“Anybody that’s been convicted of doping shouldn’t be a representative of the sport,” Nelson said. “They shouldn’t be a public face of our sport. They shouldn’t be the ones the meet directors are promoting, they shouldn’t be the ones the sponsors are promoting. They’re entitled to be able to compete but outside of that, that’s about it….Where I get frustrated and where I think a lot of other athletes get frustrated is where someone who is clearly cheating comes back and takes sponsorship dollars.”
However, there are several issues with this idea that make the chances of it actually being implemented small. The first is determining which athletes this rule should affect. Does someone who served a ban for a stimulant (Asafa Powell, Mike Rodgers) or inadvertent use (LaShawn Merritt) qualify? Very few athletes admit that they willingly doped.
In an ideal world, True would like to see athletes who knowingly doped serve lifetime bans, but he does not believe that is possible; he does not think lifetime bans would hold up in court, and lifetime bans present other issues, namely the chances of a false positive (a topic Ross Tucker ably discusses here). Still, the Scarlet Letter Law would face many of the same challenges that other attempts to circumvent lifetime bans have encountered.
In 2012, the British Olympic Association attempted to bar athletes Dwain Chambers and David Millar from that year’s Summer Olympics for serving doping suspensions earlier in their careers. The Court for Arbitration of Sport (CAS) overturned the bans, stating that, after Chambers and Millar had served their suspensions, it would be a violation of the WADA Code to impose further penalties on the athletes. A similar rule — Rule 45, also known as the Osaka Rule — was introduced by the International Olympic Committee in 2007 to ban athletes who had served a drug suspension of more than six months from competing in the next Olympics. The U.S. Olympic Committee argued against the rule in 2011 to allow LaShawn Merritt to compete at the 2012 Olympics, and CAS ruled in their favor. WADA considered adding the Osaka Rule to its code in 2012 but ultimately decided against it.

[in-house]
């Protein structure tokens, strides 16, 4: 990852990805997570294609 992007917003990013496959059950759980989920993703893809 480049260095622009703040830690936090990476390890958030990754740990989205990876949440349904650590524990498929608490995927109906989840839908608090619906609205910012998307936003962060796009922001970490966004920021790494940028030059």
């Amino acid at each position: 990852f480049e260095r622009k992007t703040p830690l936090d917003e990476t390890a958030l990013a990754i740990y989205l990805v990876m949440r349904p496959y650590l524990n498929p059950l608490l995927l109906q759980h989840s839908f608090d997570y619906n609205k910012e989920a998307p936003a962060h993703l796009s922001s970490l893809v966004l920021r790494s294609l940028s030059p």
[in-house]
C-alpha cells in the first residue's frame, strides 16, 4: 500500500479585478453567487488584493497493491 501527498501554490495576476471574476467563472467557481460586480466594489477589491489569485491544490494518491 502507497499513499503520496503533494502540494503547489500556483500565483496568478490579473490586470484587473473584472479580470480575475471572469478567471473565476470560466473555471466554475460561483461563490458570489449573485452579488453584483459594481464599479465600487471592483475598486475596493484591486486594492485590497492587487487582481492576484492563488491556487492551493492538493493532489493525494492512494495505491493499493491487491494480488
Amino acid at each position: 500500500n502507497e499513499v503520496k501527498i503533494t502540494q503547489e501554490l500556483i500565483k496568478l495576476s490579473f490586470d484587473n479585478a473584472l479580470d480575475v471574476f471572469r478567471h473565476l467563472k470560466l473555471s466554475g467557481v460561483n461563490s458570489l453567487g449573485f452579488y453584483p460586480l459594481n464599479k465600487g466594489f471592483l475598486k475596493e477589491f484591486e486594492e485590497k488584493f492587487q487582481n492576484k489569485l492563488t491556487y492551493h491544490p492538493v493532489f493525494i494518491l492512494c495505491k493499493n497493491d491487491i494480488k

For the Scarlet Letter Law to be enforced, it would almost certainly have to be added to the WADA Code, which could prove difficult. If that doesn’t happen, it’s unlikely to hold up in the courts.
“I understand the emotions and wanting to crucify athletes who are sanctioned for anti-doping rules violations, but I disagree with this attitude,” said Renee Anne Shirley, former executive director of the Jamaica Anti-Doping Commission and outspoken anti-doping advocate. “The Scarlet Letter method would get thrown out of human rights/national courts. Once a man has served his time then you can’t keep trying to force your anger on him…
“The serious offenders, when caught, will quite likely go for substantial assistance and get significant reduction in their sanction and if they are big draws the sponsors and major events organizers will not agree to this.
“So in my opinion, the Scarlet Letter doesn’t have any chance to be implemented. If it was, exceptions would water it down so that it does not impact top draws.”
Joyner concurs that the legal challenges would prove formidable.
“Even if you had the most stringent and smartest and best possible international body handling doping control, then you’d have to get all these countries to agree to abide by their rulings and so on and so forth,” Joyner said. “And different countries have different ideas about due process and things like that.”
Idea #2 “The Fair Play Fund”: A percentage of prize money at every meet is placed into a deferred compensation fund — some sort of high-yield trust account. If, after 10 years, an athlete has not failed a drug test or received a drug suspension, he or she is entitled to the remaining portion of the prize money — plus interest. Athletes who fail drug tests would not be allowed to collect the remaining portion of their prize money, which would be reallocated to the athletes who finished behind them.
Nelson and True believe that this program offers two benefits. First, it allows clean athletes to keep more of the prize money they rightfully earned. Second, it provides a retirement fund for athletes once their careers are over. Nelson thinks that, rather than spending $4 million to double its anti-doping budget as the IAAF did earlier this year, those funds would be better served as part of a matching program implemented as part of the Fair Play Fund.